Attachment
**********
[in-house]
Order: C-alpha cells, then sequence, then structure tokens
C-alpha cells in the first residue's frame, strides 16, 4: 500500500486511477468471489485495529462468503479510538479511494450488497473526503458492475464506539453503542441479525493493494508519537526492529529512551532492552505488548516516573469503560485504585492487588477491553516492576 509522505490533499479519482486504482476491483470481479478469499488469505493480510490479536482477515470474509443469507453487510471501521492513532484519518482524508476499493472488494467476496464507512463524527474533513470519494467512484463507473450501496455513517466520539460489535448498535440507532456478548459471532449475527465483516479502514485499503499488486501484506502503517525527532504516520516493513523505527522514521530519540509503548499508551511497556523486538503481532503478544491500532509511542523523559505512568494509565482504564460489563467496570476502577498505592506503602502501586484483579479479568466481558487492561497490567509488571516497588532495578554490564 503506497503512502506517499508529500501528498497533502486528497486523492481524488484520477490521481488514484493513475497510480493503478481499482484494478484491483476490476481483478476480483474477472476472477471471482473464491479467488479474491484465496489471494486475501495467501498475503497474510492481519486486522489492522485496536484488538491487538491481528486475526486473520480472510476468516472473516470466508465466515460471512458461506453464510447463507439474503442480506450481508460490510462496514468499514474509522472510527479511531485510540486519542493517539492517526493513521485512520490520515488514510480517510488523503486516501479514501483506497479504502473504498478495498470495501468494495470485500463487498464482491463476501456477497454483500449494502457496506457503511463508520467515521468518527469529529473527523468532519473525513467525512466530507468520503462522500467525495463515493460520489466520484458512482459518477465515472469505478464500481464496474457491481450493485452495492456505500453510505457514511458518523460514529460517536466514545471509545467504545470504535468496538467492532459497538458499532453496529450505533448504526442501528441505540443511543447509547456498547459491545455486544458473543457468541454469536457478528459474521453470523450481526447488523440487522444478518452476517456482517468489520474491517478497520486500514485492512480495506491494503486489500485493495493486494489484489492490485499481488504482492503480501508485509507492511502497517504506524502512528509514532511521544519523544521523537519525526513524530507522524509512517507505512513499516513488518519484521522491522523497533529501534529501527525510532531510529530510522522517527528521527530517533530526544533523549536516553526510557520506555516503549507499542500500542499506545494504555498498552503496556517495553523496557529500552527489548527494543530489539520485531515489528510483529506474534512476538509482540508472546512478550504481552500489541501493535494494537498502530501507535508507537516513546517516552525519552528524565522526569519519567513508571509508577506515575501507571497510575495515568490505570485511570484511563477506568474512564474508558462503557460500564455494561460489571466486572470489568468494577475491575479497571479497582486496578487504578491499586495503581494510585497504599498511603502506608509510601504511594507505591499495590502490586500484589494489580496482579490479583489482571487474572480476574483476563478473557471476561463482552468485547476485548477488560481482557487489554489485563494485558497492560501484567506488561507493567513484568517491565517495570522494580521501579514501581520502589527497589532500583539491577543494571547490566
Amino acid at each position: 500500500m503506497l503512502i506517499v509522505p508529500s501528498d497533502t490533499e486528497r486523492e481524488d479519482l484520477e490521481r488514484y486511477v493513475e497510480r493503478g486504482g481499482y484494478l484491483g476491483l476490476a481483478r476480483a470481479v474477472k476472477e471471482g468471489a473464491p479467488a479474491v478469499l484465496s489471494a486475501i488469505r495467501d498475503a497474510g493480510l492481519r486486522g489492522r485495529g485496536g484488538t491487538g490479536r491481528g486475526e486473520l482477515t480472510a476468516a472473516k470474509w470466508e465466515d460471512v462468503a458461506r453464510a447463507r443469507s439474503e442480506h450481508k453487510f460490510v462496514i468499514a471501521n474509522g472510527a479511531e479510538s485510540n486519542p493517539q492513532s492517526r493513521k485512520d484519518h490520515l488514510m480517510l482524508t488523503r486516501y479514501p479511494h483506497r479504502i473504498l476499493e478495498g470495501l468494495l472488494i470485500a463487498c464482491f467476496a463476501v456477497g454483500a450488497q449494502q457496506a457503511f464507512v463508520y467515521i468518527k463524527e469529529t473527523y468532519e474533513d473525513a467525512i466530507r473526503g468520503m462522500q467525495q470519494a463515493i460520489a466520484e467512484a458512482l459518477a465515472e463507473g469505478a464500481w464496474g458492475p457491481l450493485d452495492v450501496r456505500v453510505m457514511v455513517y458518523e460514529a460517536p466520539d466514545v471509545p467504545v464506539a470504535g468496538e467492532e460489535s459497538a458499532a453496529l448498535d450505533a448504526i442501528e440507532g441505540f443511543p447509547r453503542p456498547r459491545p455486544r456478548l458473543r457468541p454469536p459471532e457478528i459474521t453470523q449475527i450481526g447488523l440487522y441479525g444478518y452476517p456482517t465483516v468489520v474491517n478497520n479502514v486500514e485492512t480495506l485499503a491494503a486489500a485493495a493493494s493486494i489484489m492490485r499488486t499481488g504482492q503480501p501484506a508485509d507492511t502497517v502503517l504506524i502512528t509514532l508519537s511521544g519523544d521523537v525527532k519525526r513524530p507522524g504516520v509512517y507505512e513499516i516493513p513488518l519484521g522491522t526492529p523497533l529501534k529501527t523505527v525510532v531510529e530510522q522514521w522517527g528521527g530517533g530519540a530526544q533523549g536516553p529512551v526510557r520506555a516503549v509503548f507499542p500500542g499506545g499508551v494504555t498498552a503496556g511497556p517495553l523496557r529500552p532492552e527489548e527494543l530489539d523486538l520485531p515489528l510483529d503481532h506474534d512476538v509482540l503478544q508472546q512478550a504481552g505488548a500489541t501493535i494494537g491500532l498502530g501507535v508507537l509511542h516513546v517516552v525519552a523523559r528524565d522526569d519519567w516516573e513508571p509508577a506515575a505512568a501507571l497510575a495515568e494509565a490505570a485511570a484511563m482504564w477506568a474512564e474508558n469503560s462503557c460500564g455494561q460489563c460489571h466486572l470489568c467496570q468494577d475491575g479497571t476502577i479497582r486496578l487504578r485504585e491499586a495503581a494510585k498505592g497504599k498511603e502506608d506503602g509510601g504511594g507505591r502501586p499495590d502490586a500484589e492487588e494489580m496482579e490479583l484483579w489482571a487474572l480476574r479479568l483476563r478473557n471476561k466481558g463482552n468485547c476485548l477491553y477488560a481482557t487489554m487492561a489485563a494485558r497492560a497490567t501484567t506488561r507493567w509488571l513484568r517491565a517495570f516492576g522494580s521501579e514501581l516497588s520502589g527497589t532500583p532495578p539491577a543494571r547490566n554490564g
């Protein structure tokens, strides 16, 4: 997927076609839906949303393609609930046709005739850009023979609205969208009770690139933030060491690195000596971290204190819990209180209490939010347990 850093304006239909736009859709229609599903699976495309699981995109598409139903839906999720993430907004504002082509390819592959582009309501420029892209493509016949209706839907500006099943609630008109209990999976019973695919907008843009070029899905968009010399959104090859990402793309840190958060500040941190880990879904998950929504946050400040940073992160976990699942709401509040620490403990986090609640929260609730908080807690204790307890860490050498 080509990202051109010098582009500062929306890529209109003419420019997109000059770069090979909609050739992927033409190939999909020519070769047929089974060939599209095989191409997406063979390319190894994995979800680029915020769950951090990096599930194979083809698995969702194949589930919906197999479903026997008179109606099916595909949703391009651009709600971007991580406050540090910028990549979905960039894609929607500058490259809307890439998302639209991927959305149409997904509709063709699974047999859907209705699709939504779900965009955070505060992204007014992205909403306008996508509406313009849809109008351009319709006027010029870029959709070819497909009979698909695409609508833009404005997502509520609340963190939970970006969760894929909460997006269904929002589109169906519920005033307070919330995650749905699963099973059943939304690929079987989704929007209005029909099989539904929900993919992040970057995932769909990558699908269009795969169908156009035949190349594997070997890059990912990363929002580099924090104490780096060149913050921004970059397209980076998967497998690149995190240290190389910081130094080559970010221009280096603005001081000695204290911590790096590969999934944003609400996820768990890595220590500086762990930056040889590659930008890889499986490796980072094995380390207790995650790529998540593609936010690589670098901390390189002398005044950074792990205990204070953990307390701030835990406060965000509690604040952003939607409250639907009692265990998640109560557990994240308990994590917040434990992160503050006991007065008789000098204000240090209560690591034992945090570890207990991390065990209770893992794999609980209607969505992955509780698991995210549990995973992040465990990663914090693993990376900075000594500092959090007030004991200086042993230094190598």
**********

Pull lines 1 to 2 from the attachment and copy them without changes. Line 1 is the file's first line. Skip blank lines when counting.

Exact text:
[in-house]
Order: C-alpha cells, then sequence, then structure tokens